By Lillian Williams
Two former governors joined this week’s debate about online education. However, not without considerable fire from those with other views.
Former governors Jebb Bush and Jim Hunt are strong advocates for the expansion of online learning. This week they wrote a column for Inside Higher Ed. which argues that state universities should push for more online courses.
(Bush served as governor of Florida from 1999-2007. Hunt was governor of North Carolina from 1977 to 1985, and again from 1993-2001.)
Bush and Hunt argue that rising educational costs demand new ways to deliver higher education, including expansion of online offerings. As captured below, the two contend that cash-strapped state governments should particularly look to e-learning:
“Rising costs and reduced government funding in the wake of an economic recession have resulted in financial burdens that our state universities have never known before, and it is clear that funding is unlikely to return to pre-recession levels. These financial realities are compounded by tech-savvy students demanding a high-quality education when, where and how they want it. Today’s students live lives that are divorced from the static, brick-and-mortar reality of institutions built for 19thcentury economic circumstances, leading Ralph Wolff, president of the Western Association of Schools and Colleges, to conclude, “Our business model is broken.” Jebb Bush and Jim Hunt, Inside Higher Ed, Oct. 6, 2011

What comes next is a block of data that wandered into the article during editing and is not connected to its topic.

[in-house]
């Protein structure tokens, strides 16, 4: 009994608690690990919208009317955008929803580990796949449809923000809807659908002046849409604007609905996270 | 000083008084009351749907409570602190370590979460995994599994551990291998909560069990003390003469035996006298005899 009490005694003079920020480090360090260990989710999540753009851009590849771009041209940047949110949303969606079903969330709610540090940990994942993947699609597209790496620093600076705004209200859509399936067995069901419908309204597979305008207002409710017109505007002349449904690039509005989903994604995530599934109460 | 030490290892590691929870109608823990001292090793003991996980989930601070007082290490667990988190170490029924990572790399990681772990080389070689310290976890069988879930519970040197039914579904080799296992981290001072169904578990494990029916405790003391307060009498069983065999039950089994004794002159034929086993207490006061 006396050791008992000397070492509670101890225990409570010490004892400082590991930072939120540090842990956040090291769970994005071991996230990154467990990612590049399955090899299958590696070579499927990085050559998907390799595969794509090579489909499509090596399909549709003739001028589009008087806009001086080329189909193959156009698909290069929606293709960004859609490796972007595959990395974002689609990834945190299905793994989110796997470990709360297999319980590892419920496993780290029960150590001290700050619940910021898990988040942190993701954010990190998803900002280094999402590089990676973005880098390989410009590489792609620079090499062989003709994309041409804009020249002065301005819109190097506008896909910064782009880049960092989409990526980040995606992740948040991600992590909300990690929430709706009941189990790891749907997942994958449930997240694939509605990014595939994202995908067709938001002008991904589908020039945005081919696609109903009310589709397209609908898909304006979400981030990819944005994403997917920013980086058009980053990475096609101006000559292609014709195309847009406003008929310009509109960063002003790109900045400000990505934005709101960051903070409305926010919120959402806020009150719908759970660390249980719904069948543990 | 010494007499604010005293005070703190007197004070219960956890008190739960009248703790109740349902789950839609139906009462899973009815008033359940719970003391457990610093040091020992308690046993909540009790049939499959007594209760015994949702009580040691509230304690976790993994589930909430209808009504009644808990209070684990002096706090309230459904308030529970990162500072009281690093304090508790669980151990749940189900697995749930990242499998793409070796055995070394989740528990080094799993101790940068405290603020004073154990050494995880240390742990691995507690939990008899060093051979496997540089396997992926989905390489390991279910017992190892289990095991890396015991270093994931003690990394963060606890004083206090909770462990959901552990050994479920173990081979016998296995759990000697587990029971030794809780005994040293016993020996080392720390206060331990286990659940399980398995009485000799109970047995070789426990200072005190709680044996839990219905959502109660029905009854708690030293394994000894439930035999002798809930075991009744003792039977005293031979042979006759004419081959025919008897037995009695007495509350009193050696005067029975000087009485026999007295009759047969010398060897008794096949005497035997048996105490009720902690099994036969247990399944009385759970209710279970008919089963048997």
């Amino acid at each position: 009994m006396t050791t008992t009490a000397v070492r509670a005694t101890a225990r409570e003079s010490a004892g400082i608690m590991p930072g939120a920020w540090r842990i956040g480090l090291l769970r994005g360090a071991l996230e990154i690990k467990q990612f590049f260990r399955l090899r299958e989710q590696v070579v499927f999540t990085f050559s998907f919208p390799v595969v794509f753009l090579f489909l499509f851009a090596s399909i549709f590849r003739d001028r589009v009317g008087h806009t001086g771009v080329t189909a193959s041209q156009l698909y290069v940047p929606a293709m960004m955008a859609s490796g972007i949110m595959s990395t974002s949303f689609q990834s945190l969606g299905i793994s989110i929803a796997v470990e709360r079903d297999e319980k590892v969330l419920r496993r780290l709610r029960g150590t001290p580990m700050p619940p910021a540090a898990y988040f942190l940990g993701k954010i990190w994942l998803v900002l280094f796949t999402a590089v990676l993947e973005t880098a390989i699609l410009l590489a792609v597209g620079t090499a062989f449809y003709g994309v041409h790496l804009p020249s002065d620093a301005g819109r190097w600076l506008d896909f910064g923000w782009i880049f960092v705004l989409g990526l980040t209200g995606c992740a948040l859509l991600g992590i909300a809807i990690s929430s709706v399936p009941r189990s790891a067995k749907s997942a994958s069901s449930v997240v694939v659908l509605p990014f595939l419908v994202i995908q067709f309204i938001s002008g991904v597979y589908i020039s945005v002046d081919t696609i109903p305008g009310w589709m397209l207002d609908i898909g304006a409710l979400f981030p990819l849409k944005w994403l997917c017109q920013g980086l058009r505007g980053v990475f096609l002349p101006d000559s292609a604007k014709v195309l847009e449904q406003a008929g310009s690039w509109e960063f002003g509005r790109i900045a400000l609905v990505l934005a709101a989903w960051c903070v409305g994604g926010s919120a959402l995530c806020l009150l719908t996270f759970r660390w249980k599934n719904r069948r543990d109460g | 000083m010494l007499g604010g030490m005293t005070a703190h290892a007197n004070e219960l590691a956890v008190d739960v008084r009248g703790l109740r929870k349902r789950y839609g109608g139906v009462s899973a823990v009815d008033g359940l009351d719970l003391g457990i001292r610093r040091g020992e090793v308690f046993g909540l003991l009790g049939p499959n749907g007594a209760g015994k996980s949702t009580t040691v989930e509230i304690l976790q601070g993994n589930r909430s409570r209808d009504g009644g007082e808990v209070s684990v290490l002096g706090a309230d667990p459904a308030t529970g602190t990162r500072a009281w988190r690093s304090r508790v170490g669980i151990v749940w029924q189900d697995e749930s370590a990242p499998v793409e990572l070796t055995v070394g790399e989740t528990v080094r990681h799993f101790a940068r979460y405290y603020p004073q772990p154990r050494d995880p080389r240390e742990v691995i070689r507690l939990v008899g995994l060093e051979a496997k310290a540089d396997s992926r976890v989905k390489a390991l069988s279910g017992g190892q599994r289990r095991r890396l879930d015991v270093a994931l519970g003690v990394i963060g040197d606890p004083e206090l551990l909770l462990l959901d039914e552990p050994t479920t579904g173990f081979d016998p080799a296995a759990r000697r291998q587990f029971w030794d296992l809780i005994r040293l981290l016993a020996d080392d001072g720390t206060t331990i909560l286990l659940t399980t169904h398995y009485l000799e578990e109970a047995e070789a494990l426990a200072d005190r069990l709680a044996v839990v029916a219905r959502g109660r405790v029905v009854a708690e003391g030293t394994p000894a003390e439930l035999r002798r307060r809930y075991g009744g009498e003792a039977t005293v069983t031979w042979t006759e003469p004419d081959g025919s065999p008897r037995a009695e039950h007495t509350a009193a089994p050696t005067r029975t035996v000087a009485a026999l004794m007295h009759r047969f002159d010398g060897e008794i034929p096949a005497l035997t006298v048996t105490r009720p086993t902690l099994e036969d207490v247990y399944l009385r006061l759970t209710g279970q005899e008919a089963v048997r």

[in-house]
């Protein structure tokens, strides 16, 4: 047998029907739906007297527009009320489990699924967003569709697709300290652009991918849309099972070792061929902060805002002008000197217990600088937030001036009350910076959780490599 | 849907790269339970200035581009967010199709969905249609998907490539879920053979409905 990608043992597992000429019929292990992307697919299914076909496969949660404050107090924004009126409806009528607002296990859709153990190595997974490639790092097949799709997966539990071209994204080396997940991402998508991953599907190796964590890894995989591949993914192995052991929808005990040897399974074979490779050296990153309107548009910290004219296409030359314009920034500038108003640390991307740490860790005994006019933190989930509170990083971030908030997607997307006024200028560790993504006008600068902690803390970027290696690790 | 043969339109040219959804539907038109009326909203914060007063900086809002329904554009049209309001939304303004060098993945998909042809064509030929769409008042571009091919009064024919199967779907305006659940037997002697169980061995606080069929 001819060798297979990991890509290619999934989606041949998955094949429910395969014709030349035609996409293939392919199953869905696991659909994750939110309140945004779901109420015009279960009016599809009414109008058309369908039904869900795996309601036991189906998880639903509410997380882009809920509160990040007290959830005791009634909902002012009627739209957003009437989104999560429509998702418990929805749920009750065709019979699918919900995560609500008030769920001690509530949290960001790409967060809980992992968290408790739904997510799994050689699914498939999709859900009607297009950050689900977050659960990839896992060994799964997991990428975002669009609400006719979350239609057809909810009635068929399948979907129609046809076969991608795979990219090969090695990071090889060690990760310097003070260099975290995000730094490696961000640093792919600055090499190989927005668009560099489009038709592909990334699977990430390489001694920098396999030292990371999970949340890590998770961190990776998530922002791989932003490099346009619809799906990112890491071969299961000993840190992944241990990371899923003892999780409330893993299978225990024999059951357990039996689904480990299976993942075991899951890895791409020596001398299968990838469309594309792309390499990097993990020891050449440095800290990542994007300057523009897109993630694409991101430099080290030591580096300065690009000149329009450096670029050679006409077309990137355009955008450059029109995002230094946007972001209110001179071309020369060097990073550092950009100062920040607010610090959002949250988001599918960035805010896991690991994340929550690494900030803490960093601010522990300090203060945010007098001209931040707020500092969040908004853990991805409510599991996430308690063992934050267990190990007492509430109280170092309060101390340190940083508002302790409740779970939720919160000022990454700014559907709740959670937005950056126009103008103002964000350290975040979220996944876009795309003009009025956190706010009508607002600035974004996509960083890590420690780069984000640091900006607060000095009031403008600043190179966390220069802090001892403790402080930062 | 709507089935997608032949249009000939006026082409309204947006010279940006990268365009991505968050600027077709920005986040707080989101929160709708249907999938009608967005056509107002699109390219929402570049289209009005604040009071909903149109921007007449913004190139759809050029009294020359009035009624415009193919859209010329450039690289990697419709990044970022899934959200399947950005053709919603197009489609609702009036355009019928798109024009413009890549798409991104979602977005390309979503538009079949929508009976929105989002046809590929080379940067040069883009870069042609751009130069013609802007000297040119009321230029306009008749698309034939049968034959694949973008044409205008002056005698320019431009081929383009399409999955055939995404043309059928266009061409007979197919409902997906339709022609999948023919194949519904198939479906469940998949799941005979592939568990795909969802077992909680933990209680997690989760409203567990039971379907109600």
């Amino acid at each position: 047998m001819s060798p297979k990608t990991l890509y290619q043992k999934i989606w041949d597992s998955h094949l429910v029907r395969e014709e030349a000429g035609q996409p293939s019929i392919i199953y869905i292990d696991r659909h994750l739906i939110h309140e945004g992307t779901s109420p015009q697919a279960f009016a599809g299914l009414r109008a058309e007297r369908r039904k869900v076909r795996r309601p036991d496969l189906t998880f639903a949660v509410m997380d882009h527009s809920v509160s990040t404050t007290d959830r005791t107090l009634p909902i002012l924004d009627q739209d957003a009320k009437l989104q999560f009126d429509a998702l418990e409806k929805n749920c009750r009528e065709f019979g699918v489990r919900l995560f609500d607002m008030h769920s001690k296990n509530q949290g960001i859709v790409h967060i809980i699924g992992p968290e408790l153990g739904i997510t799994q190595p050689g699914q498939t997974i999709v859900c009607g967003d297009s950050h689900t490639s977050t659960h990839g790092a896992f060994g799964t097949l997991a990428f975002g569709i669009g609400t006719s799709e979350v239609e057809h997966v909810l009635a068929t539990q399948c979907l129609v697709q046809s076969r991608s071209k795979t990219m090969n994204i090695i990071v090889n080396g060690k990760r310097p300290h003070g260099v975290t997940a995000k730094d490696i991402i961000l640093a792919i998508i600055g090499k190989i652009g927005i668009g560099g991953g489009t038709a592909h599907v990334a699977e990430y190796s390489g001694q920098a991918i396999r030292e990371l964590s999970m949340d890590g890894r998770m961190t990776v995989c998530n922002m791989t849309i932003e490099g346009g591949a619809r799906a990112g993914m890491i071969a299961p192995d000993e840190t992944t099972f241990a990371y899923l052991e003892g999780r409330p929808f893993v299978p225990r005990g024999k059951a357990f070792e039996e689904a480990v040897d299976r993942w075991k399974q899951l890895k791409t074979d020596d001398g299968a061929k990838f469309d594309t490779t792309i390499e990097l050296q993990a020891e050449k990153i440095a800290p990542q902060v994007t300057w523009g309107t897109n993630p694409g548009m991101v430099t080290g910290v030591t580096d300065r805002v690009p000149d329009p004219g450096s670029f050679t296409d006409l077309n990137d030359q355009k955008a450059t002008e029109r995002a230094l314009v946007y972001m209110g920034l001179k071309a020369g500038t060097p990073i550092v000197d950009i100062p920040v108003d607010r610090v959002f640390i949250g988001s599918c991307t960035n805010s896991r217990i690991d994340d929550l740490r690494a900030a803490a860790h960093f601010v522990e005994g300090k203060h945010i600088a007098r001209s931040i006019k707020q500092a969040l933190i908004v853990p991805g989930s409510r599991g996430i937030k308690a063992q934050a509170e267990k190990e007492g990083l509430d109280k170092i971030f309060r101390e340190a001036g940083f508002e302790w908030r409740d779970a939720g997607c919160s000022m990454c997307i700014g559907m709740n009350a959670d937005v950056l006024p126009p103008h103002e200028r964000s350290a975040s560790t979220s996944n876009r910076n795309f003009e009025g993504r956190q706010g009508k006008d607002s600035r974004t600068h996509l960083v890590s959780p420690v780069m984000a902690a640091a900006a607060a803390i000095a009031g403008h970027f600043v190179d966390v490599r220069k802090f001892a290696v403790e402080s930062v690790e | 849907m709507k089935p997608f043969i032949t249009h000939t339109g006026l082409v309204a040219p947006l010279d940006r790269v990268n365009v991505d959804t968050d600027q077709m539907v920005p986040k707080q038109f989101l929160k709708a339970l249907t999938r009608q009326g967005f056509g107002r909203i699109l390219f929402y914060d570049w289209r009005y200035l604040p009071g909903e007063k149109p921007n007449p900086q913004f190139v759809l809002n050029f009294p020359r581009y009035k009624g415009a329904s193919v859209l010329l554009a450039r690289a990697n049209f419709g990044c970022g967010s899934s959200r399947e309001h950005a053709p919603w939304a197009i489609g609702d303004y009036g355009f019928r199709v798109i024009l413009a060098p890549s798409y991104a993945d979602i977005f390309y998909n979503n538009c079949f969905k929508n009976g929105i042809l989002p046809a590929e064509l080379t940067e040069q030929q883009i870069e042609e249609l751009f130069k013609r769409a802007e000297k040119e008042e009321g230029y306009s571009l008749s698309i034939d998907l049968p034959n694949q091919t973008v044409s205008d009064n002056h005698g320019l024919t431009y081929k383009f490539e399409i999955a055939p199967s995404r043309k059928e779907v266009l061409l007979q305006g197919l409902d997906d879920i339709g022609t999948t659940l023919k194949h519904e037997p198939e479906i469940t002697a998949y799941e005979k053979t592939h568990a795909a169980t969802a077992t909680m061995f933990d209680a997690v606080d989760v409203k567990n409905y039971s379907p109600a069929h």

But not so fast, argues Johann Neem, an associate professor of history at Western Washington University. In an Inside Higher Ed opinion piece, also on Oct. 6, Neem contends online courses can not match the capability of face-to-face courses to produce environments that foster critical thinking skills. Face-to-face courses do a better job at things like stimulating curiosity, Neem argues:
“This does not mean that we should reject technology when it can further learning, as in new computer programs that help diagnose students’ specific stumbling blocks. But computers will never replace the inspiring, often unexpected, conversations that happen among students and between students and teachers on campuses. Because computers are not interpretive moral beings, they cannot evaluate assignments in which students are asked to reflect on complicated ideas or come up with new ones, especially concerning moral questions. Fundamentally, computers cannot cultivate curiosity because machines are not curious.” Johann Neem, Inside Higher Ed, Oct. 6, 2011
It’s your turn. We’d like to hear your feedback concerning their arguments about online education.